The night is long and blue.
In recent years, Tecmo Koei has taken new approaches to the content they publish. Well known for their knack of epic hack-and-slash adventures – namely the Dynasty Warriors franchise – Koei began branching out from its safe sagas and released anime influenced titles like One Piece, Dynasty Warriors: Gundam, and Arslan: Warriors of Legend. Nights of Azure, developed by Gust Co. Ltd. – developers behind the Atelier and Ar Tonelico series – finds itself following an anime inspired trend but offering a unique approach to Koei’s tried and true style.
Nights of Azure is a tale following the buxom half-demon, Arnice. She, on a mission from the Curia – a shady church organization – to solve the mysteries on Rusewell Island, teams up with saint and college buddy Lilysse. After humans defeated the Ruler of Night, spilling his blue blood over the world, his legacy remains, transforming those touched by the blood into various demons. Arnice, however, has a certain immunity to the blue blood and can, in fact, utilize it to strengthen herself.
Gameplay in Nights of Azure is very much your typical hack-and-slash set up with a few unique but not quite so additions. The first addition to the standard format is the ability to summon your own demons. To begin, Arnice is given three demons (known as Servan) – an offensive (meant ambiguously) imp, a treant creature, and a fairy healer. As you progress through the title, Arnice can find special items to actualize (or create) new Servan. In game, you can summon up to four Servan (which you must set prior to a stage) at once, and each comes equipped with a unique ‘special’ ability. Additionally, you can equip your Servan with gear and accessories to strengthen their time, health, abilities, and attributes in combat.
Secondly, Nights of Azure allows you to lock on and roll-dodge your way through battles. While this is not particularly new to hack-and-slash games, dodging is a welcome addition to the genre. Unfortunately, roll-dodging comes at the cost of a jump. And let me tell you, not having a jump devastated me for too long. Instead of utilizing the X button to perform a leap, Nights of Azure instead replaced jump with a powerful attack that uses up your SP. I don’t think I would have been as devastated if it didn’t waste my SP, but I often found myself accidentally wasting my power with no enemies in sight.
Those familiar with Koei and the Warriors series know about the musou attack. A musou attack, for those late to the show, is an extremely powerful ability unique to each character that causes massive damage. Nights of Azure doesn’t ditch this idea, but instead of unleashing one powerful attack, Arnice transforms into a demonic beast (with a time limit, of course) that provides a significant increase in attack damage. This was perhaps the freshest idea in Nights of Azure, as it was the only feature I wasn’t exactly expecting.
The setup in Nights of Azure is also unique to the genre. After a brief introduction, Arnice arrives at a hotel, which becomes a hub for her adventures. Numerous locations lie scattered about the map that Arnice can unlock and travel to. Between chapters, Arnice is presented with a series of side quests, events, and free roaming maps to explore (all within or from the hotel). Accomplishing marked events unlocks the next playable chapter. Finally, an arena is available after chapter two that provides the player with a decent number of challenges to overcome.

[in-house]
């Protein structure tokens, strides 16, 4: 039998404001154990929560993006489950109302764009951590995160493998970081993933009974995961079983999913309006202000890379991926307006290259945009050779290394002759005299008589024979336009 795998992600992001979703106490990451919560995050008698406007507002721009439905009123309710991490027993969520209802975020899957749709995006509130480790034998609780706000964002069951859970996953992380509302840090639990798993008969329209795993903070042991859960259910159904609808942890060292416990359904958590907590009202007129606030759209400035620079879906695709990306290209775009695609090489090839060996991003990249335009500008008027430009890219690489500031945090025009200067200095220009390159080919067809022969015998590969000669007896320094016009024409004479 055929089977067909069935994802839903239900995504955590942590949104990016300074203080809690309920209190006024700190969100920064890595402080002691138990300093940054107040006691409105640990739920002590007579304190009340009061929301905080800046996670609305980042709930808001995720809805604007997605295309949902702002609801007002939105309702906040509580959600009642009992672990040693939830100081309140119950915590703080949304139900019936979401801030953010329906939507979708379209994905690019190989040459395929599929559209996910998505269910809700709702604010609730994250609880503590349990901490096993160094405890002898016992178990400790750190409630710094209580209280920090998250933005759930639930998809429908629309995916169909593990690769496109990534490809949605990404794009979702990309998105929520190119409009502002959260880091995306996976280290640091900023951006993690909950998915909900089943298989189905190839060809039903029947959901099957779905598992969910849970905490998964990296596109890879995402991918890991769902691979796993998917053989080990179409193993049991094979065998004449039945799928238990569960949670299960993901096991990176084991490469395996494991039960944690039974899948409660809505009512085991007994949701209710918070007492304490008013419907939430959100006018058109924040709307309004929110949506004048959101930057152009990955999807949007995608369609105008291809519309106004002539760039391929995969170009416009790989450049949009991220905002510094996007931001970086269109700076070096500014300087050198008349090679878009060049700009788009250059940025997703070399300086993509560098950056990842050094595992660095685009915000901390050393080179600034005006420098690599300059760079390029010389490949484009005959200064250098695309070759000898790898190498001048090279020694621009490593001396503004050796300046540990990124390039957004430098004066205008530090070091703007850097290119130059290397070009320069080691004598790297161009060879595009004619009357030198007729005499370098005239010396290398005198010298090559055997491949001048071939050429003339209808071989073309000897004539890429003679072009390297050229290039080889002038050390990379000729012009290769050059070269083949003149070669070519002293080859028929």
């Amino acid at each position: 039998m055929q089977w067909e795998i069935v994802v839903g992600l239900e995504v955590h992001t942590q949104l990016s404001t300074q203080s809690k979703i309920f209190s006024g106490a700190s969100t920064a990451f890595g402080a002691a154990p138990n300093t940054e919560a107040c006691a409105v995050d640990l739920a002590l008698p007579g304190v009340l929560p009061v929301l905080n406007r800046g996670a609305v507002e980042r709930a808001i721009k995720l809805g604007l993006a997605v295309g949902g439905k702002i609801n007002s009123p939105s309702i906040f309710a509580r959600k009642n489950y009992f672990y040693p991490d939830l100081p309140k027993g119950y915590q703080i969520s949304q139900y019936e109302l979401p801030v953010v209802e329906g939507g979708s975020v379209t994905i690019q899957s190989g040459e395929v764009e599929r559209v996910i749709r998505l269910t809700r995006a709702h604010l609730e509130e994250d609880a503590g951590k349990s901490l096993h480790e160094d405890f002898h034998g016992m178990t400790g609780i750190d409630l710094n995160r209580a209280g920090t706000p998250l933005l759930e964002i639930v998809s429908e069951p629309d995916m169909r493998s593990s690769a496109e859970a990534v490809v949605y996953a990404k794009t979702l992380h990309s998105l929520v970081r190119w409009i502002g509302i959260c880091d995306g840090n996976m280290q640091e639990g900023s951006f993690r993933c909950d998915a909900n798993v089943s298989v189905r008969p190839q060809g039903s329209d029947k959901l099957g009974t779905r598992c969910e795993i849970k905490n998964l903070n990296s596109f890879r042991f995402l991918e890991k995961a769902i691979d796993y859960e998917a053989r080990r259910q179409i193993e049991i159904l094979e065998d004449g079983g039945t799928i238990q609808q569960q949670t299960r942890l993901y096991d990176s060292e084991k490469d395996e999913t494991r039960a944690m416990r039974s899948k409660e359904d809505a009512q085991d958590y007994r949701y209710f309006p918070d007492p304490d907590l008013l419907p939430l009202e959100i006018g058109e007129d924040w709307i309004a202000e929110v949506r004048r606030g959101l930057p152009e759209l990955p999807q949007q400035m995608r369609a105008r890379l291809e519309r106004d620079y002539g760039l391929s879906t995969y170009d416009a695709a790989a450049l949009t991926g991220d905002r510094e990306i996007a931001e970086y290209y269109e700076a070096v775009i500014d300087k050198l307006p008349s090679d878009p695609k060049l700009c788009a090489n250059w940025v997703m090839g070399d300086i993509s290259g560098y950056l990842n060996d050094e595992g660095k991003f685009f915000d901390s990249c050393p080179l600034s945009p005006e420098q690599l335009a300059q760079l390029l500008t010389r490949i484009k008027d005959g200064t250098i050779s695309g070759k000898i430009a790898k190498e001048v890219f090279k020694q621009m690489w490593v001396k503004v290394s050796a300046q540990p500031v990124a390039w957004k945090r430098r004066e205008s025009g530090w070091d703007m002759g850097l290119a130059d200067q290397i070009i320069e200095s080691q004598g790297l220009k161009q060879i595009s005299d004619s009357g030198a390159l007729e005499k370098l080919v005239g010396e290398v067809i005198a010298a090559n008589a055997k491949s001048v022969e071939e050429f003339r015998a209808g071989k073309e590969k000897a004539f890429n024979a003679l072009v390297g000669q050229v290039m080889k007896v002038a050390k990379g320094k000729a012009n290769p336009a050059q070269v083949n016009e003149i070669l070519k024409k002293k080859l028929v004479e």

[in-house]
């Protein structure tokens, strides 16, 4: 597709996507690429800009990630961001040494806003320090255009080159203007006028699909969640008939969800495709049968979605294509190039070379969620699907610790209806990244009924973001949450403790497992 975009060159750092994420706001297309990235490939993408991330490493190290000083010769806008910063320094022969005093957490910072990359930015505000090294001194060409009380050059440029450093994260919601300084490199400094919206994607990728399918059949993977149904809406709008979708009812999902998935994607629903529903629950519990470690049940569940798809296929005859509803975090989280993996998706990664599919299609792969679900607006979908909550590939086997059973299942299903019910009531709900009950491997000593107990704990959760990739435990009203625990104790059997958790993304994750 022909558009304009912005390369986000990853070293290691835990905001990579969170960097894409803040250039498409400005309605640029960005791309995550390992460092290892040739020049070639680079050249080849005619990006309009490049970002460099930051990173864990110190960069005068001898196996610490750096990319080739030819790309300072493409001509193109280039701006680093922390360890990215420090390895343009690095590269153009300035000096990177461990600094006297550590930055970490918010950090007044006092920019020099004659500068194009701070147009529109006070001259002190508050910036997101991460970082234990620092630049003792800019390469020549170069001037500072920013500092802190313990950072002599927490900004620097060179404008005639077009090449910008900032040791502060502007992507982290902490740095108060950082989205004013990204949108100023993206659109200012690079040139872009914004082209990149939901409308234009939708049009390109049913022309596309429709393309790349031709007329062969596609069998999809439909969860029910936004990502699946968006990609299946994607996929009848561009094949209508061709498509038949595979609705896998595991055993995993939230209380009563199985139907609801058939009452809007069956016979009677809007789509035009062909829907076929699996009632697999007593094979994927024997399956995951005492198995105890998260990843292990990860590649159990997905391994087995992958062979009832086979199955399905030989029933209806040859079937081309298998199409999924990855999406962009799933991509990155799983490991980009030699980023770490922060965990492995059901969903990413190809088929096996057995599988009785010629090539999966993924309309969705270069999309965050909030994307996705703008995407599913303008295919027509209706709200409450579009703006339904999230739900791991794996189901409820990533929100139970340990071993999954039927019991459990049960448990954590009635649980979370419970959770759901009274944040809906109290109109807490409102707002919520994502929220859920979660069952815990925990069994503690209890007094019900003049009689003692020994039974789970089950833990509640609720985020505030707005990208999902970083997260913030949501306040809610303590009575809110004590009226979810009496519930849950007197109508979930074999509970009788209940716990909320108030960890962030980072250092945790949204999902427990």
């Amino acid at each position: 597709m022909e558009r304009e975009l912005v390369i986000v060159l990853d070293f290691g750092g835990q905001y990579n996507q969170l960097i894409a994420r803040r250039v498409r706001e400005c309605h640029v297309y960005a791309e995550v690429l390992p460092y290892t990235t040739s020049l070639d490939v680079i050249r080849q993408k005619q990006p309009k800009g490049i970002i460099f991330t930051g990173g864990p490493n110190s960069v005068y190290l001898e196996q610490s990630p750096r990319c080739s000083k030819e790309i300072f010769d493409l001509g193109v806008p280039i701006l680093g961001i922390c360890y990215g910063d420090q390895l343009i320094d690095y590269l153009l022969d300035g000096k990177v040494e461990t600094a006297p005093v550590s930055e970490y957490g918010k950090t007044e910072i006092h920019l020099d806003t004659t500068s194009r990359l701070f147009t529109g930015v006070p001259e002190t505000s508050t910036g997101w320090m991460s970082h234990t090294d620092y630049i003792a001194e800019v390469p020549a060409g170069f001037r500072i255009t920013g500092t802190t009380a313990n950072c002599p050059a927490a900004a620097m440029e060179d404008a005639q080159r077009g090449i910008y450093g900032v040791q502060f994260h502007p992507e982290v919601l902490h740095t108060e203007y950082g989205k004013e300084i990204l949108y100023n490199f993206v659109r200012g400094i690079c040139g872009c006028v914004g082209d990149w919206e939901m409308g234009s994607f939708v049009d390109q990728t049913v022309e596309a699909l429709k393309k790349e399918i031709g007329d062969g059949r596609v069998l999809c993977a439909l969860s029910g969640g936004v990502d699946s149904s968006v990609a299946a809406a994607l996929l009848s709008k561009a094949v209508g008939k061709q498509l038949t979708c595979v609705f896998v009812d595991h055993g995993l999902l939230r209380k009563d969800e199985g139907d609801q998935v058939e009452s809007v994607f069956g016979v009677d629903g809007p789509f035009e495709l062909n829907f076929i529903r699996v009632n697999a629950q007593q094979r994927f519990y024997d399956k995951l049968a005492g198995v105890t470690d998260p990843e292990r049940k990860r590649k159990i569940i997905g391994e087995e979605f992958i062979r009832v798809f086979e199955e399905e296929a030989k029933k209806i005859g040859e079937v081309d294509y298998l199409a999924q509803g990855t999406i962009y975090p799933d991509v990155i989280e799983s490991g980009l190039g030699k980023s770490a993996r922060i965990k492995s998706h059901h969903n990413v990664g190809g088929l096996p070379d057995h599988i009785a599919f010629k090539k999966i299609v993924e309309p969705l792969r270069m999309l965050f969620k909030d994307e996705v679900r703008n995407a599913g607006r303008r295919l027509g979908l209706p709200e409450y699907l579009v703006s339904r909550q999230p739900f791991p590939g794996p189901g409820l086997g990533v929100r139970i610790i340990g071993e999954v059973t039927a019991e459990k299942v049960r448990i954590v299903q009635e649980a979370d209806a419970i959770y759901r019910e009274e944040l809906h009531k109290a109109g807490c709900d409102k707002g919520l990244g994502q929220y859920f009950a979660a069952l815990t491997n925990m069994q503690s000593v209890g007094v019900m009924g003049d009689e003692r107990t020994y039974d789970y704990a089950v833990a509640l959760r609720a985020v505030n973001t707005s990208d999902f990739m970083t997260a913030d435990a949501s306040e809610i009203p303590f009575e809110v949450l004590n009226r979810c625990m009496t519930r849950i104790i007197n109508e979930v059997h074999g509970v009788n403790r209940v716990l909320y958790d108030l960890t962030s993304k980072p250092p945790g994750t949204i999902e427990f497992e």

Now, I do have my gripes with Nights of Azure. The premier complaint I have is that I am given no option for an English dub. If you’ve ever read any of my prior reviews or issues with Japanese dubbing, just know that I loathe it. I do not knock points off because a developer/publisher chose not to dub their product in English, but it does frustrate me (and it does find its way in my negatives). I do not own Nights of Azure, nor will I because of this (I use Gamefly). But Nights of Azure has more than just a language barrier (my Imp shouted, “WHERE’S THE NEXT TURD” in all caps every two minutes). Even for a hack-and-slash game, the content quickly dulls. I did enjoy finding and creating Servan, and the combat isn’t bad but feels clunky. Where Dynasty Warriors combat is smooth, Nights of Azure feels like your attacks get caught up in enemies.
My biggest issue with Nights of Azure, however, is the over sexualization of its female characters. Not only are the women disproportional and unreal, but the game often puts them in clothing or situations that are nearly exploitation. For example, when Arnice levels up, she enters a dream world. In order to gain power, she must reveal as much flesh as possible. In other words, Arnice is simply draped with enough cloth to cover her lady parts – barely. Included in this mess is how often Arnice walks in on Lilysse wearing only her very revealing night gown. In these repetitious scenes, Lilysse is super embarrassed, and Arnice says something along the lines of: “We’re both women and roomed in college. Take off your clothes, this shouldn’t be embarrassing. We’re both ladies.” And you can clearly see that this was written by a group of men.
In retrospect, Nights of Azure is both a wonderful attempt at freshness in a genre that lapses into redundancy and a lapse into said redundancy itself. The ideas in Nights of Azure are worthy of a nod of respect, but the execution falls short. Clunky gameplay, boring levels, and sexploitation weigh down the attempts at uniqueness. Even the various boss battles fall short of exciting, though they do give players a needed segment of freshness in every chapter. And while Nights of Azure doesn’t fail, it certainly doesn’t stand apart of its competition.